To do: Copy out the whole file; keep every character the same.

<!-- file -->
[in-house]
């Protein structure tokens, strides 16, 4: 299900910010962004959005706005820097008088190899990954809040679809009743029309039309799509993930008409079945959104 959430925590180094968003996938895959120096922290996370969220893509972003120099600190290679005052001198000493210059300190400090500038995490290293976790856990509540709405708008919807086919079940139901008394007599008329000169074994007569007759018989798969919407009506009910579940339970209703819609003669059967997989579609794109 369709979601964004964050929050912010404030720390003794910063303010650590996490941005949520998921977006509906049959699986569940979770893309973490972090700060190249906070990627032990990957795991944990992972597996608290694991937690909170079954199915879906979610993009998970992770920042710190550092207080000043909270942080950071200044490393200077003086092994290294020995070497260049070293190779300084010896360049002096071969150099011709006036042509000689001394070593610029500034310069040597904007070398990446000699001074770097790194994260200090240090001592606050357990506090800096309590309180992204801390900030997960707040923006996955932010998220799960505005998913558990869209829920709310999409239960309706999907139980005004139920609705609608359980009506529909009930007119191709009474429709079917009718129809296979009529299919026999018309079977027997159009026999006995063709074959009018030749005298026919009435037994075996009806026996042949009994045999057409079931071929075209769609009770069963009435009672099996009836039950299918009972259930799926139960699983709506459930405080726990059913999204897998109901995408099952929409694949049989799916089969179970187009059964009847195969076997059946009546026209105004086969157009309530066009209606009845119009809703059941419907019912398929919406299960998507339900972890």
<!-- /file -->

[in-house]
């Protein structure tokens, strides 16, 4: 299900910010962004959005706005820097008088190899990954809040679809009743029309039309799509993930008409079945959104 959430925590180094968003996938895959120096922290996370969220893509972003120099600190290679005052001198000493210059300190400090500038995490290293976790856990509540709405708008919807086919079940139901008394007599008329000169074994007569007759018989798969919407009506009910579940339970209703819609003669059967997989579609794109 369709979601964004964050929050912010404030720390003794910063303010650590996490941005949520998921977006509906049959699986569940979770893309973490972090700060190249906070990627032990990957795991944990992972597996608290694991937690909170079954199915879906979610993009998970992770920042710190550092207080000043909270942080950071200044490393200077003086092994290294020995070497260049070293190779300084010896360049002096071969150099011709006036042509000689001394070593610029500034310069040597904007070398990446000699001074770097790194994260200090240090001592606050357990506090800096309590309180992204801390900030997960707040923006996955932010998220799960505005998913558990869209829920709310999409239960309706999907139980005004139920609705609608359980009506529909009930007119191709009474429709079917009718129809296979009529299919026999018309079977027997159009026999006995063709074959009018030749005298026919009435037994075996009806026996042949009994045999057409079931071929075209769609009770069963009435009672099996009836039950299918009972259930799926139960699983709506459930405080726990059913999204897998109901995408099952929409694949049989799916089969179970187009059964009847195969076997059946009546026209105004086969157009309530066009209606009845119009809703059941419907019912398929919406299960998507339900972890």